By 2005, 43 per cent of first home buyers paid no deposits on their purchases and the median first-time buyer entered the housing market with a deposit of just 2 per cent of the sales price. In the last quarter of 2005, new mortgage borrowings increased by $1.11 trillion, taking outstanding mortgage debt to $8.66 trillion, almost 65 per cent of US GDP. These loans were bundled together in financial derivative products known as collateralised debt obligations which were parcelled into tranches of debt then on-sold to banks and investors around the world with the assistance of AAA credit ratings from conflicted agencies handsomely paid for their stamp of approval.

When interest rates began to rise in 2006, the housing bubble burst. Mortgagees defaulted and the housing market went into steep decline.

The first institutional casualties came in July 2007 when two Bear Stearns hedge funds holding almost $10 billion in mortgage-backed securities collapsed. Two months later Northern Rock became the first British bank in 150 years to fall victim of a bank run. Rescued by nationalisation, Northern Rock’s demise showed how unregulated banks went from prudent lenders of depositors’ money to profligate lenders of borrowed money. Short-term borrowings from international money markets made up 73 per cent of its funds, with just 27 per cent sourced from deposited savings.

When the money markets dried up, Northern Rock went under. It was closely followed by Bear Stearns whose sub-prime bets led to a government guaranteed takeover after its market value dropped from $20 billion to $236 million. Barely six months later, the US government carried out the biggest nationalisation in history, rescuing the mortgage lenders Fannie May and Freddie Mac, whose debts at the time stood at $1.6 trillion. To prevent General Motors and Chrysler from break-up and bankruptcy, the US government bailed out the auto industry at a cost of some $80 billion.

In early 2009, the US banking system was effectively insolvent with capital of $1.4 trillion and financial losses of $3.6 trillion and had to be bailed out by the US government following the collapse of the investment bank Lehman Brothers, which filed for bankruptcy on September 2008 with debts of $613 billion – the largest bankruptcy in history.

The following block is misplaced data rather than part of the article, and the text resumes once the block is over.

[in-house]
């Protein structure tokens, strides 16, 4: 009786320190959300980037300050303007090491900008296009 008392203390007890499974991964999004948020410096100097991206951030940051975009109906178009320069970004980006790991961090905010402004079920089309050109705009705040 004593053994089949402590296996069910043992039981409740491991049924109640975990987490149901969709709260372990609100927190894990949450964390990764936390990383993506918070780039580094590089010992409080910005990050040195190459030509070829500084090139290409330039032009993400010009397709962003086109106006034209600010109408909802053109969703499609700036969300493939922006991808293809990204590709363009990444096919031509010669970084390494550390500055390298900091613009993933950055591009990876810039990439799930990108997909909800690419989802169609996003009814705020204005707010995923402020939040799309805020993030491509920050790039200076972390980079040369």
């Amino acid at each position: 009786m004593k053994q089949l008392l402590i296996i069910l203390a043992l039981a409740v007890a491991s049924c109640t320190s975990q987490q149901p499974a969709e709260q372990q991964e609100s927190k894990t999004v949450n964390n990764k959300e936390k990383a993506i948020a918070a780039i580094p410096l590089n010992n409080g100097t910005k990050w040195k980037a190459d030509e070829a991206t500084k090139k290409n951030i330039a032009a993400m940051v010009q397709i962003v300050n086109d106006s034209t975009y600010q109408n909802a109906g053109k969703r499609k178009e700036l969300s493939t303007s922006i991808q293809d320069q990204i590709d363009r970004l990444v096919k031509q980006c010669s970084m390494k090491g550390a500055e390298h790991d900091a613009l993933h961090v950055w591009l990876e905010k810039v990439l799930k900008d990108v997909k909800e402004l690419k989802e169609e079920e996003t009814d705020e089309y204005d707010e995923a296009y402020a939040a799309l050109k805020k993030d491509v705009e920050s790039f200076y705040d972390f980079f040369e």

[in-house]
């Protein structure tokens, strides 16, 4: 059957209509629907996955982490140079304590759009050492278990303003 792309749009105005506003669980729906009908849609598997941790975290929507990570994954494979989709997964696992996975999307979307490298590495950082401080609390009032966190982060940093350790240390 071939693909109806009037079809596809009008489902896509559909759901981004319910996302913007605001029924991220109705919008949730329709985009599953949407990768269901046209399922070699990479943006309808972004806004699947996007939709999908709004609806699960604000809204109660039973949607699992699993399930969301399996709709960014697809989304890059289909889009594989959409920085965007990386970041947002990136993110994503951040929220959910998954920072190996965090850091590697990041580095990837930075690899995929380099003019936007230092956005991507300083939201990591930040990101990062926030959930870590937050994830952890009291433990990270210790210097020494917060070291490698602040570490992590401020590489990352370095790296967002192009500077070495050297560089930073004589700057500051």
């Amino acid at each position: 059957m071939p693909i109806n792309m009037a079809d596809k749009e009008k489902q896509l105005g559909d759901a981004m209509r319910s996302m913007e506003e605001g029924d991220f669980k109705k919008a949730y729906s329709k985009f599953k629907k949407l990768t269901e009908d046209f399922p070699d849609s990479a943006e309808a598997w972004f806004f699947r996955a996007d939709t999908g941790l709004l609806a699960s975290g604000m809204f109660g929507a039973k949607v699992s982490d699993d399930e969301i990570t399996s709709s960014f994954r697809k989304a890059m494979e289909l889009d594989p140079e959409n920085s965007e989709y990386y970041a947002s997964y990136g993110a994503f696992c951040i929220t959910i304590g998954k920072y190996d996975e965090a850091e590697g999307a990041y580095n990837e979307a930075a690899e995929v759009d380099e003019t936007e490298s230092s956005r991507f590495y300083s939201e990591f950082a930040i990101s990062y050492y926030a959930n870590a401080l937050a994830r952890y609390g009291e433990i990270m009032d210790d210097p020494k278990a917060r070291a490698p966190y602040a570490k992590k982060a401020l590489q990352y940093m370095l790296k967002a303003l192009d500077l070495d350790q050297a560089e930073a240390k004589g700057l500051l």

In January 2009, the Bank of England cut interest rates to 1.5 per cent, the lowest rate since 1694. Two months later rates were lowered to 0.5 per cent, accompanied by a policy of quantitive easing – effectively printing money.

 Direct intervention in the financial sector left the UK government owning more than 50 per cent of all mortgages and bank retail accounts, together with more than half of all loans to small and medium sized businesses.

The need for state intervention that came from profligate bank lending was slow to be learned in the Eurozone countries. Immediately after the collapse of Lehman Brothers, the first ever meeting of Eurozone heads of government took place, attended by the then British Prime Minster Gordon Brown.

As Brown later wrote in an article in the International Herald Tribune in August 2011: “I explained that European banks were undercapitalised by billions and that the prospect of them collapsing jeopardised the safety of the entire European economy – we could not run capitalism without capital … In fact, half of America’s toxic sub-prime assets had been bought by reckless institutions in Europe … Yet even as the crisis grew, it was difficult to get Europe’s leaders to accept that it was anything other than an Anglo-Saxon one. By convincing themselves that the problem was simply fiscal, they have drawn back from taking action.”

At the time of this meeting in 2008, the banks and financial institutions in Europe were recklessly lending money to Greece, as a cursory glance at the country’s public finances would have shown. Two years later, when the bailout of Greek debt began, these institutions had lent Greek governments €310 billion. The IMF, European Union and the European Central Bank (the Troika) have since then lent €252 billion to Greek governments. Of this, €149.2 billion has been spent on the profligate European banks and financial institutions and €48.2 billion used to bailout the Greek banks. Private bank debt has been all but discharged and become public debt.